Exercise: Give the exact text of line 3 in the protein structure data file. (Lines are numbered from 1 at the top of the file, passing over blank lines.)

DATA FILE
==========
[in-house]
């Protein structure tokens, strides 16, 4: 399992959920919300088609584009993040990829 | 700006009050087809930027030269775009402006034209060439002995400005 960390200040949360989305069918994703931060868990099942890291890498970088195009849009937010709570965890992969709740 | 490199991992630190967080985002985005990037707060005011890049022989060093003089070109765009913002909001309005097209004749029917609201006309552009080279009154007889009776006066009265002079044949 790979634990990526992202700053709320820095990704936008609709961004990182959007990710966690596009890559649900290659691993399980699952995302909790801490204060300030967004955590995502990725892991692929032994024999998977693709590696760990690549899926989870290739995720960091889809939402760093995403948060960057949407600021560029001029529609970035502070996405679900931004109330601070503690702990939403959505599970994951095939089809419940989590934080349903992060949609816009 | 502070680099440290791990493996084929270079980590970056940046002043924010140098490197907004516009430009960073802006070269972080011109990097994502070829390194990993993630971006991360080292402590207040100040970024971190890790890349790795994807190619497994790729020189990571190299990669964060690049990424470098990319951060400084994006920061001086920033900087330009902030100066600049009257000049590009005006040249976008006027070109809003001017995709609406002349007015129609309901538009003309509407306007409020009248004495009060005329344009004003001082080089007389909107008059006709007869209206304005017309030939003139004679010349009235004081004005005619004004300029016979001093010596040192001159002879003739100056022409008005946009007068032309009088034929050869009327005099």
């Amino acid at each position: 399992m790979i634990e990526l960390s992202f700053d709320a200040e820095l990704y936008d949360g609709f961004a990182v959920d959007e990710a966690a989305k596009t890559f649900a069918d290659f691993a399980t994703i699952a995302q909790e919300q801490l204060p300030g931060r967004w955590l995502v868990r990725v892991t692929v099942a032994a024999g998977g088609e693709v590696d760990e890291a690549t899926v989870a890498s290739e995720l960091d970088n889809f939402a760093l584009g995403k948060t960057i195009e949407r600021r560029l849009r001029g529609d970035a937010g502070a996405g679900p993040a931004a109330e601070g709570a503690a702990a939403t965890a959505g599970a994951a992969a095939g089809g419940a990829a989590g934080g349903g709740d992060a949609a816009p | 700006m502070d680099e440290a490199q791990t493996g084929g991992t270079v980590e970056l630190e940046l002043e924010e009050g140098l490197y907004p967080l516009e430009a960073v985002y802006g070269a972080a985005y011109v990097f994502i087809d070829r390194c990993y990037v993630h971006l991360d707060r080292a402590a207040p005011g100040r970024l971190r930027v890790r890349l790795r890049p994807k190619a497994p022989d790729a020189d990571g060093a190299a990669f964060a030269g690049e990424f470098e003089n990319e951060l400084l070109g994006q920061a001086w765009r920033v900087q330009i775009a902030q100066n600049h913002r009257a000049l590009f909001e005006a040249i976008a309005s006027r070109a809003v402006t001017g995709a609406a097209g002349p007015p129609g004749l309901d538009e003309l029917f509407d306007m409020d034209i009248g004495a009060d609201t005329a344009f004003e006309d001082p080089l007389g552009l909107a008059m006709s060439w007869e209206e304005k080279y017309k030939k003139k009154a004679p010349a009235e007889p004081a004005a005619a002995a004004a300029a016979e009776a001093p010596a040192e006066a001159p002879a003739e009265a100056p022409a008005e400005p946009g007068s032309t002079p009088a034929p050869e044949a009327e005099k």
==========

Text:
């Amino acid at each position: 399992m790979i634990e990526l960390s992202f700053d709320a200040e820095l990704y936008d949360g609709f961004a990182v959920d959007e990710a966690a989305k596009t890559f649900a069918d290659f691993a399980t994703i699952a995302q909790e919300q801490l204060p300030g931060r967004w955590l995502v868990r990725v892991t692929v099942a032994a024999g998977g088609e693709v590696d760990e890291a690549t899926v989870a890498s290739e995720l960091d970088n889809f939402a760093l584009g995403k948060t960057i195009e949407r600021r560029l849009r001029g529609d970035a937010g502070a996405g679900p993040a931004a109330e601070g709570a503690a702990a939403t965890a959505g599970a994951a992969a095939g089809g419940a990829a989590g934080g349903g709740d992060a949609a816009p | 700006m502070d680099e440290a490199q791990t493996g084929g991992t270079v980590e970056l630190e940046l002043e924010e009050g140098l490197y907004p967080l516009e430009a960073v985002y802006g070269a972080a985005y011109v990097f994502i087809d070829r390194c990993y990037v993630h971006l991360d707060r080292a402590a207040p005011g100040r970024l971190r930027v890790r890349l790795r890049p994807k190619a497994p022989d790729a020189d990571g060093a190299a990669f964060a030269g690049e990424f470098e003089n990319e951060l400084l070109g994006q920061a001086w765009r920033v900087q330009i775009a902030q100066n600049h913002r009257a000049l590009f909001e005006a040249i976008a309005s006027r070109a809003v402006t001017g995709a609406a097209g002349p007015p129609g004749l309901d538009e003309l029917f509407d306007m409020d034209i009248g004495a009060d609201t005329a344009f004003e006309d001082p080089l007389g552009l909107a008059m006709s060439w007869e209206e304005k080279y017309k030939k003139k009154a004679p010349a009235e007889p004081a004005a005619a002995a004004a300029a016979e009776a001093p010596a040192e006066a001159p002879a003739e009265a100056p022409a008005e400005p946009g007068s032309t002079p009088a034929p050869e044949a009327e005099k």